After I played drums for a few years, my father surprised me with my own Gold Sparkle Ludwig set. Nothing was missing. It had a snare drum, bass drum, tom-toms, floor tom-toms, hi-hats, cymbals. It even had a cowbell. No doubt he’d made a call, said he was in production for a movie and got it as a freebie. To me, my dad was a hero, especially when he made magical things like drum sets, pianos, sometimes even cars, appear.

There was another big fantasy I had in grammar school besides playing the violin, which I had given up on long ago. It was to look great in a fantastic dress, wearing heels and walking with my graduating class to “Pomp and Circumstance,” our shining moment, before an audience filled with proud parents and family. But NO. I was in that damn orchestra. The conductor informed me that they needed someone to play the bass drum for the piece, so I would be left out of the fantasy moment I’d always dreamed of.

I also stayed playing “percussion” through my first year of high school. It wasn’t easy because during football season, we were a marching band. The drum I was forced to carry was the big-ass bass drum. Not only was it too heavy for me, but with each marching step, the bottom edge would cut into my shins; please note that I was all of four-feet, seven inches. I was often bleeding by the end of each Friday night game. Also, there were two band nerds, other drummers and never-been-with-a-girl types who, on the long walk back to return our instruments after the game, would throw drum sticks at my head. I was officially done after this experience. Fuck that, I was going to move on to cheerleading and a much sexier costume.

For the fun of it, I just quizzed my husband on what my favorite sound is. Here is what he answered: “The sound of a plate of food being placed in front of you?”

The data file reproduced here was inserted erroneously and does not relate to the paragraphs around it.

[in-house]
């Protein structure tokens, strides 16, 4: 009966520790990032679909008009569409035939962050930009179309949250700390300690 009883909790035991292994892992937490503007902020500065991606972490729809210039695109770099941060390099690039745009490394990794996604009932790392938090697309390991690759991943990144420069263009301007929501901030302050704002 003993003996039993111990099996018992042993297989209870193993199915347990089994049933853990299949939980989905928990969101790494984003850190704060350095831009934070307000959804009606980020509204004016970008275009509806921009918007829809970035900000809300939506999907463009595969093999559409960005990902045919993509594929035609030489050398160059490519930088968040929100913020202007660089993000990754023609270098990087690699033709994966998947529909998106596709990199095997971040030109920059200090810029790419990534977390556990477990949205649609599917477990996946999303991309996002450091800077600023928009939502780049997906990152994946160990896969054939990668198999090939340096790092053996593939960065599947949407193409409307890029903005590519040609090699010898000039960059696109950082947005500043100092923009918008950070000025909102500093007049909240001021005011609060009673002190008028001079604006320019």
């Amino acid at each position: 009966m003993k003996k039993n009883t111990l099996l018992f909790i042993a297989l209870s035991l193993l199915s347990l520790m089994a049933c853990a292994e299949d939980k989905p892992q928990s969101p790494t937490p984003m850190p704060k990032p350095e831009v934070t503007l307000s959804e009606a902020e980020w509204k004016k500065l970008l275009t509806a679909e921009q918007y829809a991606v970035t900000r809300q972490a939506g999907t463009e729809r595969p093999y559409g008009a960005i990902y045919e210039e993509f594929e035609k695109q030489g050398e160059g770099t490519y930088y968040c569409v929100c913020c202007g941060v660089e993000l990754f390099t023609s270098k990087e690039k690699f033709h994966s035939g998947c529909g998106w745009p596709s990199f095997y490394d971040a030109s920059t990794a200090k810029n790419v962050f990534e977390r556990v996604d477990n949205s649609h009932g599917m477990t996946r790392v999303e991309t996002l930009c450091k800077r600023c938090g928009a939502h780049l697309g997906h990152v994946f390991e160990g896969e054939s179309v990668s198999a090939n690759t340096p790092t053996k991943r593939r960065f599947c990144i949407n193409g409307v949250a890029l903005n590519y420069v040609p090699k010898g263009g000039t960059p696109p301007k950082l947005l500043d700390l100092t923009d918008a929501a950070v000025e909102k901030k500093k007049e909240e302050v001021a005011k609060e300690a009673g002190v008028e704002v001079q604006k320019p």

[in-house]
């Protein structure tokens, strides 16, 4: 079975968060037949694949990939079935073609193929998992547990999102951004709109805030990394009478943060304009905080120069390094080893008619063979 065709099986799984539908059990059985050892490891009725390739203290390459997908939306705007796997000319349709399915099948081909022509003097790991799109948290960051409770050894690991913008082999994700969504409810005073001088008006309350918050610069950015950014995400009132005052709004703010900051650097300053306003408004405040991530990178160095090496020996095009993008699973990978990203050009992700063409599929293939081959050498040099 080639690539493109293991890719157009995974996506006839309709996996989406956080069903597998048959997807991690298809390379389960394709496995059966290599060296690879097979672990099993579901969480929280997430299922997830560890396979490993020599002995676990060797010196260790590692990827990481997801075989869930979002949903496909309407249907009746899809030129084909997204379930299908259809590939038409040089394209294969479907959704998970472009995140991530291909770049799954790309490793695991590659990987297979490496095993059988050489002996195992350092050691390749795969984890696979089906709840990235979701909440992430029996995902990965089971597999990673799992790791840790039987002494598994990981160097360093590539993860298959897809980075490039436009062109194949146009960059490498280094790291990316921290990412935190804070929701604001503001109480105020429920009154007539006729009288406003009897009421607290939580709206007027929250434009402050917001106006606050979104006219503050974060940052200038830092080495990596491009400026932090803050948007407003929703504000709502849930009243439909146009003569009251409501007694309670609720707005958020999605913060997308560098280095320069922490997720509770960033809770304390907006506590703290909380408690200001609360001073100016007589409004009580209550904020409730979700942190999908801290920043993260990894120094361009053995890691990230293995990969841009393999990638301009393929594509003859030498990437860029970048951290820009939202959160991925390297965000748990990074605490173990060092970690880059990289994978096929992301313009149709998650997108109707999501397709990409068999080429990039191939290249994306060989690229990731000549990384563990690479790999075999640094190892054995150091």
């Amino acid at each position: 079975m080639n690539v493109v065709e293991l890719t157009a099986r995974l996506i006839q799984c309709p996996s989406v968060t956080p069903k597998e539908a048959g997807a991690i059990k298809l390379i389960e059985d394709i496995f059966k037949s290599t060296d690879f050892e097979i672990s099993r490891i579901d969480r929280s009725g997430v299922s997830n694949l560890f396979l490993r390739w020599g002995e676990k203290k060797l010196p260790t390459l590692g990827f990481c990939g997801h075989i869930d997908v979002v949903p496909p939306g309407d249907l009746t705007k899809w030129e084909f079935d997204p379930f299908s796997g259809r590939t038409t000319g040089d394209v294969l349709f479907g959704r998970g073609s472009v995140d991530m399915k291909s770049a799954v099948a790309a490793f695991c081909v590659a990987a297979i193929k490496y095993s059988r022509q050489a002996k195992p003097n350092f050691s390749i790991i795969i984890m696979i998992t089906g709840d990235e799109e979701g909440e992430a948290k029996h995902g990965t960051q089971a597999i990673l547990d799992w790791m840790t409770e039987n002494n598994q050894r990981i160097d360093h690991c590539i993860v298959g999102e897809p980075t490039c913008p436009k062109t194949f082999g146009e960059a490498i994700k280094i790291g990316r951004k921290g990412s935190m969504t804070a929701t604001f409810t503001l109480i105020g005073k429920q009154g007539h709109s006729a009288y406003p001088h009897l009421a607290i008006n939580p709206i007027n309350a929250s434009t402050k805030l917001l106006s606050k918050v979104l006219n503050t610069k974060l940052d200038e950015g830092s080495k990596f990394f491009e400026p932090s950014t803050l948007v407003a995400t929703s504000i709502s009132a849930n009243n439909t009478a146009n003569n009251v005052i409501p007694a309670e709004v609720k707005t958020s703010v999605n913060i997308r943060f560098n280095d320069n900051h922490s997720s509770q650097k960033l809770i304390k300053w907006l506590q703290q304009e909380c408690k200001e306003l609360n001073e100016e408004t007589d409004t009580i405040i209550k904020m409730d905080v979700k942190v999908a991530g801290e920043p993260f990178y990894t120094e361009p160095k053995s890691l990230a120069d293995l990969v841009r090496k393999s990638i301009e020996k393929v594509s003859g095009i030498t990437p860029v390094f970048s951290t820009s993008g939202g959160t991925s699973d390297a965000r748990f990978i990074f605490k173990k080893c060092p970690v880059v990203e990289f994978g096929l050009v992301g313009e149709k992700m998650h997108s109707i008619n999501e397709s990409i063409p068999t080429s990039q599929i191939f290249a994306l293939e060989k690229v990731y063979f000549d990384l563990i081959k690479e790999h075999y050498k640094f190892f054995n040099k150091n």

RIMSHOT!!! I’m not really a drinker, never have been but in honor of this piece, enjoy this recipe.

Buddy Rich Recipe
3/4 oz Stolichnaya raspberry vodka
3/4 oz Kahlua coffee liqueur
1/2 oz Chambord raspberry liqueur
1/4 oz Frangelico hazelnut liqueur
1/2 oz half-and-half
Preparation Instructions:
Build the Stoli raspberry vodka, Kahlua coffee liqueur, Chambord raspberry liqueur and Frangelico hazelnut liqueur into a highball glass filled with ice cubes. Top with half-and-half, and serve.
Additional/Optional Info:

Servings: 1 person

Serve In:
highball glass

actual letter to my dad, click to make larger

Gold Sparkle Ludwig set, circa 1966

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18 Responses to “Little Drummer Girl”

  1. Julie Tolman says:

    I loved this blog, I didn’t know you were a drummer!

  2. Ellen B. says:

    oooo..Remember Mr. Eaves @ BV? He wore IHOP cufflinks.

    I tried to play clarinet in the BV orchestra. It didn’t stick. Later @ BHHS, I too was in the percussion section, senior year, playing glockenspiel and sometimes cymbals. The kid standing next to you in the photo was still in band, playing drums and tympany in the BHHS orchestra…forget his name!

  3. Susie Wibel Schulman says:

    I remember you and Fred Grossblatt playing drums and percussion at the Festival of Music each year, while Liz Gans and I played flutes in the City wide orchestra – we all made beautiful music together.

  4. Joel B. says:

    A delight as always!

  5. Doreen says:

    Hey….at least they didn’t give you a Tuba! It would have crushed you. Love this….although I’m not sure about that recipe. xoxoxo

  6. jennifer arbaugh says:

    You are so damned funny. I can see and feel your words … when are you going to get off this blog and into the book stores? Drums? At least you were not handed the cello…


  7. pauli moss says:

    Were you drinking those when you wrote this? What is the connection?